As always, there are references in the book that require further investigation. Lidz mentions Helen Worden, a reporter on the World-Telegram (one of NY's eight daily newspapers), who first broke the story of the "ghosty men" who lived in the mysterious mansion. There is a reference to Out of This World, a book she wrote in 1953 that chronicled the Collyer Brothers and other lesser New York hermits and recluses. There are ten copies of this book advertised on the internet with prices ranging from a mere $78.67 to $186.84, with five coming in at $159.95 to $160 (curious that tight grouping). The book is subtitled: A Collection of Hermits and Recluses Their Ways of Life and the Stories Behind Their Retreats. Although there are no copies of this book available in nearby libraries, I'm sure I'll stumble across it at some library (even if I have to sit there and read it right then). For now I'll content myself with planning a trip in the spring to Brooklyn's Cypress Hills Cemetery to see if I can find their gravesite.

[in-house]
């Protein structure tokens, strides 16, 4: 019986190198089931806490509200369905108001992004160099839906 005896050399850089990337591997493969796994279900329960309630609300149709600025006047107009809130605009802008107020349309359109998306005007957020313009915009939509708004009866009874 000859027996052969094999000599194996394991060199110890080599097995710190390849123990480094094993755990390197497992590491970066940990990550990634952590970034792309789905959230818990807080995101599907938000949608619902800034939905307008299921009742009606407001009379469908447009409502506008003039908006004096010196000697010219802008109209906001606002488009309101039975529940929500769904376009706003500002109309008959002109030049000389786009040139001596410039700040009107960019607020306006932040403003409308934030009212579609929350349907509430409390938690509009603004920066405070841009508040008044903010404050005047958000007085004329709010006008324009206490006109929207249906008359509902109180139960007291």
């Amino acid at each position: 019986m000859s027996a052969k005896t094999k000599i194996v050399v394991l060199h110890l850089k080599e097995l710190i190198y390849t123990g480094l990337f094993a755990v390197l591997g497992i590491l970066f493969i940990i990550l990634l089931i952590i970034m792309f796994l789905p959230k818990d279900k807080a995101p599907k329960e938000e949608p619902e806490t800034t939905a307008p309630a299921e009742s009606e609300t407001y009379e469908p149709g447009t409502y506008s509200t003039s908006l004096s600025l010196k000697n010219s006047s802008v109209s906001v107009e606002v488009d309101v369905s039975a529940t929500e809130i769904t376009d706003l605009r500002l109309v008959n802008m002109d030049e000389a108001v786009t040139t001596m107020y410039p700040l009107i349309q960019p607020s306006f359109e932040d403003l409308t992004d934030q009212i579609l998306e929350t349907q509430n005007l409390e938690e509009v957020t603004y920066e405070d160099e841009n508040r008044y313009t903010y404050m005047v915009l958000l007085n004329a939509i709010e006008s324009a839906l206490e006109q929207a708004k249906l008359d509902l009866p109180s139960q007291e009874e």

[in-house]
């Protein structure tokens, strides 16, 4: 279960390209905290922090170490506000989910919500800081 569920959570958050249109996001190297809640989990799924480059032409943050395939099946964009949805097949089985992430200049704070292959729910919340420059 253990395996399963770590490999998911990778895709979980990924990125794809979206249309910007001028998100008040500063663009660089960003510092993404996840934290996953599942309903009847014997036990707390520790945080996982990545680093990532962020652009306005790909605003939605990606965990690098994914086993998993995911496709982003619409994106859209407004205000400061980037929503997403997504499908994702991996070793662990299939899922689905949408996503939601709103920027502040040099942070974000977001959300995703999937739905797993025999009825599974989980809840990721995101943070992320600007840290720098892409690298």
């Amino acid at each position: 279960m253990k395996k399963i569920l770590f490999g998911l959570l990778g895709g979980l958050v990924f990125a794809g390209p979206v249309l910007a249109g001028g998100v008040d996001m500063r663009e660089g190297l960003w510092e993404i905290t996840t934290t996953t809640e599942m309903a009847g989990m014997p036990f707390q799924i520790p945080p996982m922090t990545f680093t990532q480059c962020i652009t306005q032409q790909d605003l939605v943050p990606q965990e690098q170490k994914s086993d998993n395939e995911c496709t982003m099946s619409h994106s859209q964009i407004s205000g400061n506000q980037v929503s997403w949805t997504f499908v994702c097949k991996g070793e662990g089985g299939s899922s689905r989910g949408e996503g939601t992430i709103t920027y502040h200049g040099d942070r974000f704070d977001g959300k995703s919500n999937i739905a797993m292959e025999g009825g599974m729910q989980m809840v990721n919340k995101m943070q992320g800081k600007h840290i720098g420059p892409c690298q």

Thursday, February 24, 2005

Snot

I apologize in advance for the messy and rather disturbing nature of today's thought. The other day I spent a pleasant hour with David Feldman's latest Imponderables book, Do Elephants Jump? (Harper Collins, 2004), a book that like all books of this nature is best savored in small very satisfying bites. Anyone who can find fault with a book like this is obviously jealous because this is the kind of idea we all wish we could come up with. Feldman, a pillar of the popular culture world, is now on his tenth book and for latercomers, there is an index to all ten books in the latest volume. After I finished the entry on one of my favorite foods, Why Is Peanut Butter Sticky?, I turned to the index to see if my latest burning question was there, but alas, it is not.